Unlike other game, lichen doesn’t move very fast or very far which makes them easier to hunt.

We learned more about lichen on a recent episode of Science Friday when host Ira Flatow accompanied lichenologist James Lendemer on a safari to the Tannersville Cranberry Bog.

What’s to like about lichen?

  • They break down rocks which creates soil suitable for other plants to grow. As early colonizers of barren places, lichen trap dust, silt and water which in turn support other life forms.
  • When lichens die, they contribute decayed organic matter to the area they inhabited, which enables mosses and other plants to begin developing in the new soil.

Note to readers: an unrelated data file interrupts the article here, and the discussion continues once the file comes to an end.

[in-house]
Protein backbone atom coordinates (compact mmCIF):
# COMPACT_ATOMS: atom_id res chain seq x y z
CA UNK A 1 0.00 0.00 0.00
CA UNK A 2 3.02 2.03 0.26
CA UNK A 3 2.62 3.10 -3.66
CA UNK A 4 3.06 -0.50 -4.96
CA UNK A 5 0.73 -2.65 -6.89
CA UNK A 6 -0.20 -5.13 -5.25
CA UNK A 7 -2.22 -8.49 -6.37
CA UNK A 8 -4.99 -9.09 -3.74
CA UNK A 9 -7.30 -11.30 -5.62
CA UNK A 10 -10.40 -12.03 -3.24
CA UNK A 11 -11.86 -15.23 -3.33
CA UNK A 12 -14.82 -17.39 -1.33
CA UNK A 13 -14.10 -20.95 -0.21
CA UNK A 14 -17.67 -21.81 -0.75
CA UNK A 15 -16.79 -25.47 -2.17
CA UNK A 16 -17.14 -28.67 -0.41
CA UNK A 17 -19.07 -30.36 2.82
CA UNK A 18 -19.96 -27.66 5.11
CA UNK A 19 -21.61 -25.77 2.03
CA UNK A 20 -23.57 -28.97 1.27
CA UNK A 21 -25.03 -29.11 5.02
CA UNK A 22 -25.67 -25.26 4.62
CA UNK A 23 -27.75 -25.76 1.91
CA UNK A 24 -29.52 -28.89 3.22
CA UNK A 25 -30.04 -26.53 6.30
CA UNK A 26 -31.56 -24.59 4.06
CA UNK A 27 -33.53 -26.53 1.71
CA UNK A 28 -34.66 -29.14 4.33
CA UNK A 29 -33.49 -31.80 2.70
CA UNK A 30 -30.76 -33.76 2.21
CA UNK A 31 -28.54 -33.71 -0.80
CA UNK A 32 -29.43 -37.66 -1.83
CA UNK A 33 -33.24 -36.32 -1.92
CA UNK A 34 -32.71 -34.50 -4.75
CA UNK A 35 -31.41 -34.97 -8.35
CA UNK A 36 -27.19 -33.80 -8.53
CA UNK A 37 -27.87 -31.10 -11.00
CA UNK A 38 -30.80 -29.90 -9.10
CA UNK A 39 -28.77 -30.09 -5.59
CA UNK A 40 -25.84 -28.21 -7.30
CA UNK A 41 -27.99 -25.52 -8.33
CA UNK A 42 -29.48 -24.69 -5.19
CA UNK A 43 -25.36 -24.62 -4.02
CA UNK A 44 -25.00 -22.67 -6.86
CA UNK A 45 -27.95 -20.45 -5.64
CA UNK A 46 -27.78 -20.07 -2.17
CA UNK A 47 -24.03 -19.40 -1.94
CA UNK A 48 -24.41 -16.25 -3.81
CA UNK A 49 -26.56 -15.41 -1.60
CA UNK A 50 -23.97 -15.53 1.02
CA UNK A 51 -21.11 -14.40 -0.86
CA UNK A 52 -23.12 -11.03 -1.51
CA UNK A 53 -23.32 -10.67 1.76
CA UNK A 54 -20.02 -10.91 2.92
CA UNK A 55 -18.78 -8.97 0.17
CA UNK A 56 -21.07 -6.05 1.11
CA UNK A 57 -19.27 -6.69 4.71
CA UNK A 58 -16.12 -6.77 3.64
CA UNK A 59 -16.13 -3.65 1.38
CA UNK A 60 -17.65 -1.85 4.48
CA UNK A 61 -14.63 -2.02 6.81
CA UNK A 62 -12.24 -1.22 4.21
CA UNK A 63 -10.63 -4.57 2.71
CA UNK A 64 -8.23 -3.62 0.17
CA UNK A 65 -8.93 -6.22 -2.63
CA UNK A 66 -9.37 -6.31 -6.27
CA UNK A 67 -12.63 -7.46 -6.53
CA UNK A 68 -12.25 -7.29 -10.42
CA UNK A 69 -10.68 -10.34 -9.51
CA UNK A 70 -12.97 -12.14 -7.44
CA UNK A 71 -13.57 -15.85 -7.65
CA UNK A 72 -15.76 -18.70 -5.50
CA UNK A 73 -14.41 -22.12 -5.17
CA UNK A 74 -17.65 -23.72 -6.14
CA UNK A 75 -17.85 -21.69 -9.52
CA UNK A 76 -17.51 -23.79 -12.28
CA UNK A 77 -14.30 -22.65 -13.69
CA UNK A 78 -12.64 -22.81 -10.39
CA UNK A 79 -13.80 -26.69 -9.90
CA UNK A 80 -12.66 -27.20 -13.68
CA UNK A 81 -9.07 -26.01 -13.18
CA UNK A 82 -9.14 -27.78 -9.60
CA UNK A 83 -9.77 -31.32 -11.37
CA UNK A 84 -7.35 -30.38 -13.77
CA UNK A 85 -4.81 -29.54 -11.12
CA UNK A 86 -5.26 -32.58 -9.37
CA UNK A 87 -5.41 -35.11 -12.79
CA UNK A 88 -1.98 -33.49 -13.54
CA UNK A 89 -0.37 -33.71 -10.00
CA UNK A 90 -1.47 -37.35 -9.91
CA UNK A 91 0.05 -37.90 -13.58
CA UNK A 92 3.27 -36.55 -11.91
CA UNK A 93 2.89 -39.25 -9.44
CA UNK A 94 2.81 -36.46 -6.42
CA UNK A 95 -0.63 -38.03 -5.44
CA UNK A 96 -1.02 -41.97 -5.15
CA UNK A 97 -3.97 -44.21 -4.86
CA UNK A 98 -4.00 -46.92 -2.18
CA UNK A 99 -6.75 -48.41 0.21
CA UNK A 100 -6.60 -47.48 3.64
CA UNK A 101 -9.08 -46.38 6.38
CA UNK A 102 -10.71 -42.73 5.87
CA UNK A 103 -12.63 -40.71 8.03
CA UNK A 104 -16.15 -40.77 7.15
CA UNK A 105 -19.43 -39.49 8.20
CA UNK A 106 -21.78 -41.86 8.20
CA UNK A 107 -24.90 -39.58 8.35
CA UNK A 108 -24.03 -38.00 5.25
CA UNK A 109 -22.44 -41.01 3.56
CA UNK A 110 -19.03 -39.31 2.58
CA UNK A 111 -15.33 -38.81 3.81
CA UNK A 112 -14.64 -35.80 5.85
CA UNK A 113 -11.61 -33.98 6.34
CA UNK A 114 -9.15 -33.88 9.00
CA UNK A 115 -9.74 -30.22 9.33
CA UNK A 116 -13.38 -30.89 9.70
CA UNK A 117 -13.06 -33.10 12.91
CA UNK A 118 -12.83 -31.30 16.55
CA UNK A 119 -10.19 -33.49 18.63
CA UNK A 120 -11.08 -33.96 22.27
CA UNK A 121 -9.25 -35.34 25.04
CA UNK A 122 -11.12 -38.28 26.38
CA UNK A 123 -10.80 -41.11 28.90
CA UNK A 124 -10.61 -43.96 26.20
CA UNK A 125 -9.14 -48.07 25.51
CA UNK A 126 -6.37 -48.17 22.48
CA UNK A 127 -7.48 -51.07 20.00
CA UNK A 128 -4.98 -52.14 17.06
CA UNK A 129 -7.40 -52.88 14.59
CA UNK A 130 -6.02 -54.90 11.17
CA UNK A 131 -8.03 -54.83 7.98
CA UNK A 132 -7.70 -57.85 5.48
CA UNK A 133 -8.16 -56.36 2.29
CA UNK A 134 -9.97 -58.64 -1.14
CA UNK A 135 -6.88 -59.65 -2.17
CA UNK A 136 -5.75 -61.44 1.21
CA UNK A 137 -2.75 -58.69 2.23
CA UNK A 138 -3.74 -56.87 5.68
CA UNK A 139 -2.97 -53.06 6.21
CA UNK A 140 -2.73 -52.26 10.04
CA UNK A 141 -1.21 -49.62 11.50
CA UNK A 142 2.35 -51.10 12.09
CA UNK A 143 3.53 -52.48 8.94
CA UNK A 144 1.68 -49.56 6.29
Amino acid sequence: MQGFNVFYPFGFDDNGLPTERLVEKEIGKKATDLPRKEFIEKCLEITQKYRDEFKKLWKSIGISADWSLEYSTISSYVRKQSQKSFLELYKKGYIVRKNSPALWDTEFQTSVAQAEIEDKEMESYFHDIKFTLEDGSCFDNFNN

• Like legumes, lichen convert nitrogen in the air into nitrates that help them grow. Their ability to fix nitrogen is also good for other plants – nitrogen leaches from lichen when it rains and become available to nearby plants.
  • Some animals use lichen as food and shelter. A number of birds use lichen as nesting material and some of the smaller animals hide from predators in lichen
  • Lichen has been used as a source of natural dyes for wool and fabric.
  • Some lichens have antibiotic properties that are valuable commercially. A number of pharmaceutical compounds come from lichens.

More information on lichens here and here. Happy hunting!